RADCLIFFE students won a significant victory Monday when the College Council (the 'Cliffe equivalent to the Harvard Corporation) decided to invite students to its meetings. It was a victory not only for the principle of student participation but for the tactics used.
The campaign has been at all times as low-keyed as it was effective. Students stressed over and over that they were driving not toward a confrontation with College officials but cooperation. The latest example of this approach is a letter to the class president, Diane Balter, stating that one hundred plus signers "have serious reservations" about contributing to the College, because they feel they would be "supporting certain policies which we found antithetical to our needs during our years at Radcliffe." The letter specifically refers to Radcliffe raising money to build a fourth House, and not for scholarships or subsidies to let students live off-off campus. Miss Balter, in charge of soliciting the senior class, has called the letter "very lovely . . . calm and reasonable."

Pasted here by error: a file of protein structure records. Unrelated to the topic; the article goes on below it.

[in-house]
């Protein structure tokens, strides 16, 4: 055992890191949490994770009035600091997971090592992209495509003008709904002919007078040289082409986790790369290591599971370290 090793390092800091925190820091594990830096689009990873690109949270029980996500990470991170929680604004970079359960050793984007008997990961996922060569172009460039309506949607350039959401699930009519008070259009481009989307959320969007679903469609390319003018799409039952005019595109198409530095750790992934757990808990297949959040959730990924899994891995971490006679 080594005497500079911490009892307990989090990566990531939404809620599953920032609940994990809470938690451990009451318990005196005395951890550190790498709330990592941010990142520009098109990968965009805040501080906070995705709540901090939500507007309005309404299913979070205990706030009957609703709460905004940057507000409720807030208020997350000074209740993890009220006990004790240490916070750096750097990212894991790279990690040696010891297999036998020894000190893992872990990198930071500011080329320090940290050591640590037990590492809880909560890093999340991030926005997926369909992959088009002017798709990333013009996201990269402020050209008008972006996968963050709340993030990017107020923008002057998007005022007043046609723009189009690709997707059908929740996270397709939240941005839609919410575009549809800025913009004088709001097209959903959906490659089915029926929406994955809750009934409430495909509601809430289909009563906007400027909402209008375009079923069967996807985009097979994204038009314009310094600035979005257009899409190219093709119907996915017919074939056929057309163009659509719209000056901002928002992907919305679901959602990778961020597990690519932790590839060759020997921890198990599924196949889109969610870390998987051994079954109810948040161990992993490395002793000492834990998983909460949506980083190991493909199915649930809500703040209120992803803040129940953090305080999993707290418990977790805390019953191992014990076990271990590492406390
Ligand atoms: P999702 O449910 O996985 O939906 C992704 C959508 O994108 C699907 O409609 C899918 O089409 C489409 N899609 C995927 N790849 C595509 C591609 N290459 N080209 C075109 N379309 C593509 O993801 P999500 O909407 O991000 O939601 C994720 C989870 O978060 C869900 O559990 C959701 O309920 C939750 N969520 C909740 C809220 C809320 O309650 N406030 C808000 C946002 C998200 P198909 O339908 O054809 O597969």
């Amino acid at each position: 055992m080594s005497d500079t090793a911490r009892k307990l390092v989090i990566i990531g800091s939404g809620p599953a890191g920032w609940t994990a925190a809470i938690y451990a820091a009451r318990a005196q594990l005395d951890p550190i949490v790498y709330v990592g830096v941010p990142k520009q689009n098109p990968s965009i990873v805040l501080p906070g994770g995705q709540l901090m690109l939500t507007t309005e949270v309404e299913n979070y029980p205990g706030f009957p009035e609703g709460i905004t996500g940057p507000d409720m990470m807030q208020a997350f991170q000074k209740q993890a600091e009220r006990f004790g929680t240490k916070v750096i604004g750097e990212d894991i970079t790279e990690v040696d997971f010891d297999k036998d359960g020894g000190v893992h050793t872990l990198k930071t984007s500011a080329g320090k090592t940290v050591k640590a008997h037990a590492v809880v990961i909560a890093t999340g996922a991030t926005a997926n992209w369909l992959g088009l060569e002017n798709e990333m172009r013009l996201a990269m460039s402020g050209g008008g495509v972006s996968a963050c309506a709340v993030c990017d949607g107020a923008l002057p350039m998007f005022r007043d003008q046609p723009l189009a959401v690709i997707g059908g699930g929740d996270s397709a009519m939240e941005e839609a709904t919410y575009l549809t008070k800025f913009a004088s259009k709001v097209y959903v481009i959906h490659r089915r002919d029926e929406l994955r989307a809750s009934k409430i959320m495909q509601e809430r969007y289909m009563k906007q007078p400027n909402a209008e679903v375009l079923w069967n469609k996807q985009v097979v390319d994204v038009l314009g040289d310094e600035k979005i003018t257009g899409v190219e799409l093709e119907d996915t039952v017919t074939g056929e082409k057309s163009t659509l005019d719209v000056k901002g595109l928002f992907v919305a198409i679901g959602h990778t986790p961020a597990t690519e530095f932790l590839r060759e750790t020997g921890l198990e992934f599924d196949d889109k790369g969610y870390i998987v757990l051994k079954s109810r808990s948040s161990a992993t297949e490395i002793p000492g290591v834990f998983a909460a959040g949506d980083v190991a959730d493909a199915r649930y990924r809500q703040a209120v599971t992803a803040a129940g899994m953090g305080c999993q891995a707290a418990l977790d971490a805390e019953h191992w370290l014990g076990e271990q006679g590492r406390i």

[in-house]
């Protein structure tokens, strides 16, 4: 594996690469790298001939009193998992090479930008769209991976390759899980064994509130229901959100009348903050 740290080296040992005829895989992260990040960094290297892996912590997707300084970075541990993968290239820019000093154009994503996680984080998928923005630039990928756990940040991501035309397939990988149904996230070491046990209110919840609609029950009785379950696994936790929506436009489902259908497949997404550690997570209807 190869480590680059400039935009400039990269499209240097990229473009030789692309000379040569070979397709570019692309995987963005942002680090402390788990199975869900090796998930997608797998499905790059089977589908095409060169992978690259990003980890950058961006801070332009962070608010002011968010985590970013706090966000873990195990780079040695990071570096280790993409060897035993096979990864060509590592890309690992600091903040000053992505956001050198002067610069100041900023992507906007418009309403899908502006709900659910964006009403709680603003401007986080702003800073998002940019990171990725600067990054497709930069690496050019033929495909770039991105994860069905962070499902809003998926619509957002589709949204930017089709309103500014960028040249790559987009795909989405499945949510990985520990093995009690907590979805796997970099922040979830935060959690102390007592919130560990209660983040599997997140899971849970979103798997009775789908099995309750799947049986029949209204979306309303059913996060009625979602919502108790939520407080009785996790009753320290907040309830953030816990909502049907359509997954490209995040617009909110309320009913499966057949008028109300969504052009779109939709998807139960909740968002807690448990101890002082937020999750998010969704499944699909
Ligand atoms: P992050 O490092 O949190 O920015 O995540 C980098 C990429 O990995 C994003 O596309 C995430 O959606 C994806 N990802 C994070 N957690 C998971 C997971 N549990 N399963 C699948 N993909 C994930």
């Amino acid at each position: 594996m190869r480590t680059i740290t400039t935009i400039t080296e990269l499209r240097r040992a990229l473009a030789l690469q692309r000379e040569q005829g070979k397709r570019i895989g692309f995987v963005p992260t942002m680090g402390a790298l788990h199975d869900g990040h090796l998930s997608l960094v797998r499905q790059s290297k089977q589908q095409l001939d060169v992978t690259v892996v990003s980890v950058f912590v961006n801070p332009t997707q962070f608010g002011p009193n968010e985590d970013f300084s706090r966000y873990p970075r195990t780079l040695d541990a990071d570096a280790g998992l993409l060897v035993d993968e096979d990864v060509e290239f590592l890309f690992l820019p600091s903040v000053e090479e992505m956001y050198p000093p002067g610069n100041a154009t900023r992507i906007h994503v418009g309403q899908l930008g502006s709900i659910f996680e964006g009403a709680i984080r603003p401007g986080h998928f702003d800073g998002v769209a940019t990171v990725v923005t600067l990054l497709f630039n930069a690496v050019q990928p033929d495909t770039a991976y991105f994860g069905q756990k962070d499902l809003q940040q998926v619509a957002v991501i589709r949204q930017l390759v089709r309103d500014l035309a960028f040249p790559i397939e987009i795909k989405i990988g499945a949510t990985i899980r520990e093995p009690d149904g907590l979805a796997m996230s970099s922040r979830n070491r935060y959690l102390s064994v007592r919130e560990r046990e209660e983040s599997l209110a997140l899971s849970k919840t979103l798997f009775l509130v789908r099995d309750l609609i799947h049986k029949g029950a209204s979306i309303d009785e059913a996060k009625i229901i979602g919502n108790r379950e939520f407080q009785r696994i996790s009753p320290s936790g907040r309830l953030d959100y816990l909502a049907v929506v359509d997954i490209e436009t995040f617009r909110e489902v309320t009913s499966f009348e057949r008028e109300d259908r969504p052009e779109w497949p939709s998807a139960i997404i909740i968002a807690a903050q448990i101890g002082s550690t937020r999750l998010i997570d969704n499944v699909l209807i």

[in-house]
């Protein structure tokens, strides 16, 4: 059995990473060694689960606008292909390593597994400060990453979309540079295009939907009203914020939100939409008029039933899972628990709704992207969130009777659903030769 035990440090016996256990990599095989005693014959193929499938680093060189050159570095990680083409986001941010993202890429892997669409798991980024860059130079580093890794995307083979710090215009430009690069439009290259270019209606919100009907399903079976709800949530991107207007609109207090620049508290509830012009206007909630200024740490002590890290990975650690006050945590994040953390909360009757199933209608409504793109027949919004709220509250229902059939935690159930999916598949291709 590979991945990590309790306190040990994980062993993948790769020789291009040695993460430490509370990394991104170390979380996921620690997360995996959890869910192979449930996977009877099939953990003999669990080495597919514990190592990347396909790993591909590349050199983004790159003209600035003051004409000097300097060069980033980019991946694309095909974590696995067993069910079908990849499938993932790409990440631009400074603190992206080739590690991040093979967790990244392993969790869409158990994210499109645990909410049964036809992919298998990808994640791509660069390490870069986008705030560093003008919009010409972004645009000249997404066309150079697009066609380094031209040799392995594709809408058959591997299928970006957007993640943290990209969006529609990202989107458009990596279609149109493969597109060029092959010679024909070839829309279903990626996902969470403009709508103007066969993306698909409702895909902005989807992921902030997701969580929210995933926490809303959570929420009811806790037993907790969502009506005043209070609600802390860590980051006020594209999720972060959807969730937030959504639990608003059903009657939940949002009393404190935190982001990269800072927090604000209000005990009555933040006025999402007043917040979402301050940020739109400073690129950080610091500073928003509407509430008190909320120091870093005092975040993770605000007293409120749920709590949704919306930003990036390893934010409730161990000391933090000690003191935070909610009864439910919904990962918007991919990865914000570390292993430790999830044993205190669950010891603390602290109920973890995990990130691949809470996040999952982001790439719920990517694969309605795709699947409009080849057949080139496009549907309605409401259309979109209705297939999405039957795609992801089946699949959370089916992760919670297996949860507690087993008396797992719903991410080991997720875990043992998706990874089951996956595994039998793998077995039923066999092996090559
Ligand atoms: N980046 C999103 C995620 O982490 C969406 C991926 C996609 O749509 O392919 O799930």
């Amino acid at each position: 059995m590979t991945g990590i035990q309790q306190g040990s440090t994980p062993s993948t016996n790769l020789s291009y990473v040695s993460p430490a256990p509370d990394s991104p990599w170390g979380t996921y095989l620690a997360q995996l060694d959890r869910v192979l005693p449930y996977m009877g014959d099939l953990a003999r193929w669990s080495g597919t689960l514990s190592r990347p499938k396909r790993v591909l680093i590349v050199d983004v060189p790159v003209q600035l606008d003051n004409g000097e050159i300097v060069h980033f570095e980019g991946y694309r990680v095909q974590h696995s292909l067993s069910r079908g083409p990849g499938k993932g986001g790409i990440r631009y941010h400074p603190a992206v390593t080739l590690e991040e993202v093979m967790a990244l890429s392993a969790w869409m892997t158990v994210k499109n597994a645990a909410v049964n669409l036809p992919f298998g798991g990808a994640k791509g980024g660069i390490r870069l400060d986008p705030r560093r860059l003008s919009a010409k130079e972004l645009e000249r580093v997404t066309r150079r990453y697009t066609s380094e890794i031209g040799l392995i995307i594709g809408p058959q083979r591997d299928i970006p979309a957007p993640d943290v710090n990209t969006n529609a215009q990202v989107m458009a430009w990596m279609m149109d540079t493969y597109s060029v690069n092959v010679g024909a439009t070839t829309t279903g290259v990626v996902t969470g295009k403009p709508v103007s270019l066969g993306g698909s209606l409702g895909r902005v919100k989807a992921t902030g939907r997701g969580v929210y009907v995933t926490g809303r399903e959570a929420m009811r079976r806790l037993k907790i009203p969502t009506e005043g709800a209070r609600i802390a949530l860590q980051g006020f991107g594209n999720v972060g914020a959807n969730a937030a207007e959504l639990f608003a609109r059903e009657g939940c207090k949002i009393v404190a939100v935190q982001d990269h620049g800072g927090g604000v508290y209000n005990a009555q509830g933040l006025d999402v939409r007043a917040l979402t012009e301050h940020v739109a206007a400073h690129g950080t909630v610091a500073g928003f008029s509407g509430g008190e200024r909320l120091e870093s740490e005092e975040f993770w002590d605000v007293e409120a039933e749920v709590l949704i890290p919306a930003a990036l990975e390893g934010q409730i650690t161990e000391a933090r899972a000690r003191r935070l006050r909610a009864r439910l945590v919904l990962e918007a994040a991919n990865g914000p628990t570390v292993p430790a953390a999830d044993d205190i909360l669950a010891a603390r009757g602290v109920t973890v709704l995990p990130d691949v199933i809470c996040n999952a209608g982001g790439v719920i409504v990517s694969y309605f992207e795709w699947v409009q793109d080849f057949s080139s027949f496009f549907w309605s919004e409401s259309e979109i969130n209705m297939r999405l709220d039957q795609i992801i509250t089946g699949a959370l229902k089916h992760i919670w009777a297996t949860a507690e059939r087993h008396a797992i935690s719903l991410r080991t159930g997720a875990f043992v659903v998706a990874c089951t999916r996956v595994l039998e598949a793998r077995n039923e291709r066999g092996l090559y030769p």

That it is. At the same time it hit the College where it hurt most. Though fund raisers at Fay House may not worry about the one or two thousands seniors might donate this year, it will become increasingly difficult--indeed impossible--to attract foundation support if the College cannot demonstrate that a goodly percentage of alumnae are interested in its survival.
The entire College alumnae, administration, and students--must now reexamine together the College's financial priorities, specifically the need for a fourth House, before construction workers move in.